My interdisciplinary book project, Extreme Early Music: Performing Antiquity Today, examines the development of new methods and paradigms of musical authenticity and reconstruction in the work of scholar-performers presenting “extreme early music” – a term adopted by some performer/practitioners to describe the reconstruction, creation and/or performance of music from before the emergence of the first musical notations in Europe (ca. 800 CE). The methods and models of these practitioners are not only useful for reimagining and performing ancient music, but also for reassessing concepts of “Western Civilization” and of authenticity in both material and performed culture. When these musicians draw from both ancient and contemporary, Western and non-Western sources (i.e. West Asian, North African), issues of authenticity inevitable raise questions of cultural appropriation and of race and ethnicity in the ancient and modern worlds.
This project ultimately re-examines the musical roots of concepts of Western Civilization and how they are presented and performed today in both musical and archaeological settings. This project is novel in that it expands Western music performance practice back further to the ancient Romans, Greeks, Mesopotamians. When one does this the “rules” of Historically Informed Performance Practice (HIPP) shift as they encounter performance practices outside the Western music canon (roughly music since 800 CE). Combining methods and approaches from classics, archaeology, philology, musicology, and experimental and living history projects these musicians and researchers approach the problems of musical reconstruction and musical authenticity anew. Understanding their work, their process and the philosophies and politics behind their music will profoundly impact the ways we think about the performance of early music and the ways we write ancient history.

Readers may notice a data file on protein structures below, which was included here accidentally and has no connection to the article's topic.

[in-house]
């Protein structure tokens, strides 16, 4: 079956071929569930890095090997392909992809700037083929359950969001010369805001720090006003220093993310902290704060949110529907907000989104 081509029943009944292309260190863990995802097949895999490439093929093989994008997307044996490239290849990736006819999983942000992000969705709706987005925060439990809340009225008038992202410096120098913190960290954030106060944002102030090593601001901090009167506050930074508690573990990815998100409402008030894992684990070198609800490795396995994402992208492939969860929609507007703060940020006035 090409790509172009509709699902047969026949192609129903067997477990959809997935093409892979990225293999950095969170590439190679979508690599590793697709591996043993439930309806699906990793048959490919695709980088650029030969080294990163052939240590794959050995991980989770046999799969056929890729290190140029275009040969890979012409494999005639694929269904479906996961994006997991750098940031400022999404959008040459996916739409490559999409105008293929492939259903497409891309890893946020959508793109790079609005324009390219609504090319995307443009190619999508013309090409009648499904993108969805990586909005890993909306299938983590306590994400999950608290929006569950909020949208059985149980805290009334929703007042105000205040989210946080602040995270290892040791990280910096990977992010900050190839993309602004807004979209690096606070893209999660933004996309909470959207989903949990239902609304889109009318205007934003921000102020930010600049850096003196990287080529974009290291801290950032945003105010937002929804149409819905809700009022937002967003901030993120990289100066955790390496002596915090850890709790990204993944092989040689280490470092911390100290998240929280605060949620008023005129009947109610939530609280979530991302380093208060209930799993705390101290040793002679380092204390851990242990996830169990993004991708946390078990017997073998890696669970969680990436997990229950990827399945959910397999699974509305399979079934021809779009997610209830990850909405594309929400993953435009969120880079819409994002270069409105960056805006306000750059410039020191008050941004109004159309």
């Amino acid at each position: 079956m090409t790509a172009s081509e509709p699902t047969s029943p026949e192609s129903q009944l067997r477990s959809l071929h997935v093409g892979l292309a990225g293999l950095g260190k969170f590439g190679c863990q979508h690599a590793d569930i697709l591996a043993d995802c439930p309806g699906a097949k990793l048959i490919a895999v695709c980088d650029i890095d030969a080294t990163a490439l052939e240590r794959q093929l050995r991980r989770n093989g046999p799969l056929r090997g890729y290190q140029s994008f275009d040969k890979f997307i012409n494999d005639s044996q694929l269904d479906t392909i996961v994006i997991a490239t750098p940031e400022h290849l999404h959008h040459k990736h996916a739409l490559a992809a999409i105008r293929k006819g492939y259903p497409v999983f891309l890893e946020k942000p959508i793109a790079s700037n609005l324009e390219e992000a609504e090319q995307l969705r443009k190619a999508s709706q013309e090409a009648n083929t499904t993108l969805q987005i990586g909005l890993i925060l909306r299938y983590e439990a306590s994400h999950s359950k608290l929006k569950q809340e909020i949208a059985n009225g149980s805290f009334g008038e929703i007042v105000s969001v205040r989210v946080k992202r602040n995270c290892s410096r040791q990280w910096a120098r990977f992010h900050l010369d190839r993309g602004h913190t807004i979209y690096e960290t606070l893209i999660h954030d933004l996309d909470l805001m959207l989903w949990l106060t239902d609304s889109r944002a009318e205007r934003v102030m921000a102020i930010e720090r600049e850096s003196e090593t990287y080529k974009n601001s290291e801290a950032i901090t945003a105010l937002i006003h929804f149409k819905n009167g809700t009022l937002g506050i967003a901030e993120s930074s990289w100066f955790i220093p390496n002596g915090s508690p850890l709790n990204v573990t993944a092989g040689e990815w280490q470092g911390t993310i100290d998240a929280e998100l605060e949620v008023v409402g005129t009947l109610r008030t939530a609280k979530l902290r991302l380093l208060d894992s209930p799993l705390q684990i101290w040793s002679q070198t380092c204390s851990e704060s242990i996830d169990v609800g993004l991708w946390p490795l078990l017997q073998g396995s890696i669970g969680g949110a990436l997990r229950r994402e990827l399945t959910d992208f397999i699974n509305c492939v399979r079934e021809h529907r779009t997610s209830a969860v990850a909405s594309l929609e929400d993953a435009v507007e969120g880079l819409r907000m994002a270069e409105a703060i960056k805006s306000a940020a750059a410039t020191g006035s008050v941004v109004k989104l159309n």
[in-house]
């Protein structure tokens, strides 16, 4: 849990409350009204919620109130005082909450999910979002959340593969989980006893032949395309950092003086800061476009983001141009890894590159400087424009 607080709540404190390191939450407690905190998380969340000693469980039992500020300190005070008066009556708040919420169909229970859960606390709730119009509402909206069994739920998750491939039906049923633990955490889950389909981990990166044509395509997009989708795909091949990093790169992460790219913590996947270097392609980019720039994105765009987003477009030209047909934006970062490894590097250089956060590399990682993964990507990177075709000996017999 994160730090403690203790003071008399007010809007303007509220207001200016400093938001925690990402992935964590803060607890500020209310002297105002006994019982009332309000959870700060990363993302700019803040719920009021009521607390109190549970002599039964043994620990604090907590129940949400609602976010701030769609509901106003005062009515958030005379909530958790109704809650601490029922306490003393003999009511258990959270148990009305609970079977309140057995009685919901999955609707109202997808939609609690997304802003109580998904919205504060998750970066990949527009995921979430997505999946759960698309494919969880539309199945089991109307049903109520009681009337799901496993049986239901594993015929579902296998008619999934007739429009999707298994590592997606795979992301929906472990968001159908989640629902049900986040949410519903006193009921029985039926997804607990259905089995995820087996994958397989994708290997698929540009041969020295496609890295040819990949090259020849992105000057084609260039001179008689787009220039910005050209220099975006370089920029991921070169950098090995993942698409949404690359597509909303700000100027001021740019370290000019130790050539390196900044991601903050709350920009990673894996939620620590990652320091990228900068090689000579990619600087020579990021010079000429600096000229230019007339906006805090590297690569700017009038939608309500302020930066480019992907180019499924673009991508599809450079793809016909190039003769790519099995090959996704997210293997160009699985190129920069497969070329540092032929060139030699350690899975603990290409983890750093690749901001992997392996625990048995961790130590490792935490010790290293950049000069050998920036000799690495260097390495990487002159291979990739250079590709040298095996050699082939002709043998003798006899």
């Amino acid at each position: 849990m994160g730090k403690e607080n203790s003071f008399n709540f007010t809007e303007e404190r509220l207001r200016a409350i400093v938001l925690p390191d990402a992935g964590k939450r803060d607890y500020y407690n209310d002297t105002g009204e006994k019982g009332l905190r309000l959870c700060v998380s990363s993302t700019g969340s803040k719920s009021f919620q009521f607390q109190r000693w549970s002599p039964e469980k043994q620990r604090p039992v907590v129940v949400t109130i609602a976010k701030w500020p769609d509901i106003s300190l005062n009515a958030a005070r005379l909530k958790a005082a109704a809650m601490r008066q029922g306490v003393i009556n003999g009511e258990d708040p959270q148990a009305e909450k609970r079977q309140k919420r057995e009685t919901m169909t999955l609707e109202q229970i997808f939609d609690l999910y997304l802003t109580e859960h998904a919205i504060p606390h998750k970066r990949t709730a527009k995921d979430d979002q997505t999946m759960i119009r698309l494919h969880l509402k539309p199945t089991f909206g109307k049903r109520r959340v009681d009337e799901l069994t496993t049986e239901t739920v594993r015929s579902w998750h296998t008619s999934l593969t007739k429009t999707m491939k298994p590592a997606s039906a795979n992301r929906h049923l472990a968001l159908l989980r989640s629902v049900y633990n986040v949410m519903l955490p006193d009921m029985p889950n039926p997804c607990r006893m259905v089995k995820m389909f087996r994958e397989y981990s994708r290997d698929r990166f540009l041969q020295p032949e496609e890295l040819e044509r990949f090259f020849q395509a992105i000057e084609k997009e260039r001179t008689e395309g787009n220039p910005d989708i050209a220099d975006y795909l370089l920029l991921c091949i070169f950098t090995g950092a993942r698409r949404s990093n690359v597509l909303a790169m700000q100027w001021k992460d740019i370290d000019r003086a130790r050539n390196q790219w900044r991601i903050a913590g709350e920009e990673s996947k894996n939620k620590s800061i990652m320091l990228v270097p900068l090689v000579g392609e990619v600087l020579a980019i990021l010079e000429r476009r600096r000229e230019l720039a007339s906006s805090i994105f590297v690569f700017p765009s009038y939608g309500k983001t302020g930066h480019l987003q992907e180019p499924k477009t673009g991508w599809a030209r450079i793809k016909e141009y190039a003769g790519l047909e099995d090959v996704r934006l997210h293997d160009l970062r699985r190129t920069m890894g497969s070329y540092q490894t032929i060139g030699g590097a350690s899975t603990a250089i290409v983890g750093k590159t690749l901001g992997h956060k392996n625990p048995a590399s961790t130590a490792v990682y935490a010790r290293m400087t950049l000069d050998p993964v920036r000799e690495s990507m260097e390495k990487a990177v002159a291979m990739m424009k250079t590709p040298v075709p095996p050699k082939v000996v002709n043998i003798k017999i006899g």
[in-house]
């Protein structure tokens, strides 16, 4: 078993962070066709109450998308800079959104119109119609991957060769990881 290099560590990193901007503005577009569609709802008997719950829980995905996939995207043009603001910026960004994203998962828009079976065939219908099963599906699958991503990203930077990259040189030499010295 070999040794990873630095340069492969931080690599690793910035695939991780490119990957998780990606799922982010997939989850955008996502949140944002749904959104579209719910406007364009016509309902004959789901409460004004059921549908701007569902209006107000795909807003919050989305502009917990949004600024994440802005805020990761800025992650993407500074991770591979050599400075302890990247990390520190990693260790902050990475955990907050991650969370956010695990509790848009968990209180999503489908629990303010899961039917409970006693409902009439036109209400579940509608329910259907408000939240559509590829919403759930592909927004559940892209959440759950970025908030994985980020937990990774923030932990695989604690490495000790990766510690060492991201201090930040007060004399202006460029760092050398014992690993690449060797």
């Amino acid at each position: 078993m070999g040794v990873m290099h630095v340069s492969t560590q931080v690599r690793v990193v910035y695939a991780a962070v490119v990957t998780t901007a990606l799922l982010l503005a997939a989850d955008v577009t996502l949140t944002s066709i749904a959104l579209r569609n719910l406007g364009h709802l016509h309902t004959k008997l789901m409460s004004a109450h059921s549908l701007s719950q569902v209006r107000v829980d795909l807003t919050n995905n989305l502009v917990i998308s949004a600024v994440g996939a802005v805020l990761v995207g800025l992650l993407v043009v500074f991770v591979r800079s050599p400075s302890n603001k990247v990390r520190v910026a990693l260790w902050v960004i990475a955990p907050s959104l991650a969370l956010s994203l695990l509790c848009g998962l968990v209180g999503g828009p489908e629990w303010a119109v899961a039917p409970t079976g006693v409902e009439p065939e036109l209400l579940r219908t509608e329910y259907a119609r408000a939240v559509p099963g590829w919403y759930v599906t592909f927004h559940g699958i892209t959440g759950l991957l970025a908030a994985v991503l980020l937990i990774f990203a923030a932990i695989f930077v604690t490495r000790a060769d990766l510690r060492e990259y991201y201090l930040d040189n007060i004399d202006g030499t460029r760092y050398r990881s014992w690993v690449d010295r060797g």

There exist only a few precious scraps of musical notation from antiquity and intact examples of ancient instruments. Musicians have developed methods of creating music by balancing the oppositional forces of free experimentation, improvisation, and training in global musical styles with the methods of HIPP. By employing experimental archaeological and historical methods these musicians provide pathways for inventive completions of musical fragments as well as new compositions informed by and based upon ancient models.
I argue that in the absence of established traditions, audiences, fellow performers and scholars may use politics, identity and imagined traditions to discuss the authenticity of extreme early music. Often these discussions draw not only upon scholarly debates about performance practice, translation, and ancient music theory, but also upon hotly contested notions of race and Western Civilization. The development, training, performance and reception of extreme early music challenges some previous assumptions about authenticity because so much of it is unapologetically contemporary, non-Western and distantly ancient.
Extreme early music has often been appropriated as a tool in narratives about the development of Western Civilization. In some cases it is used to develop closer connections between musicians from different cultures. In other cases, extreme early music becomes another weapon to misappropriate ancient history to support racist notions of white supremacy as seen in internet forums comments by white nationalists seeking cultural “evidence” of the superiority of Western Civilization. Humanities scholars need to pay attention to extreme early music and understand not only how this new music is created, how the practitioners are trained, the politics of this emerging network of professional and amateur musicians, the dissemination of their work in concert venues, at scholarly conference, as parts of museum displays, at archaeological sites, for public political events, and online; but also how some scholarly, casual, and journalistic audiences hear and see these performances as part of a project to preserve, restore, or reinvent the musical roots of Western Civilization.
This project is richly interdisciplinary and uses historical, ethnographic as well as critical methods to answer questions that stimulate research and public debate surrounding important public issues of our time, namely the origins and reception of Western Civilization and the display and public discourse on material and performed cultural heritage. Like much of my work, this project is designed for a broad audience: academics as well as the general public. It is critical that this project orient itself toward the public through musical performances and events that bring together artists, audiences, and scholars. The project is outward facing and I am committed to producing scholarship for academics, musicians, and the general public.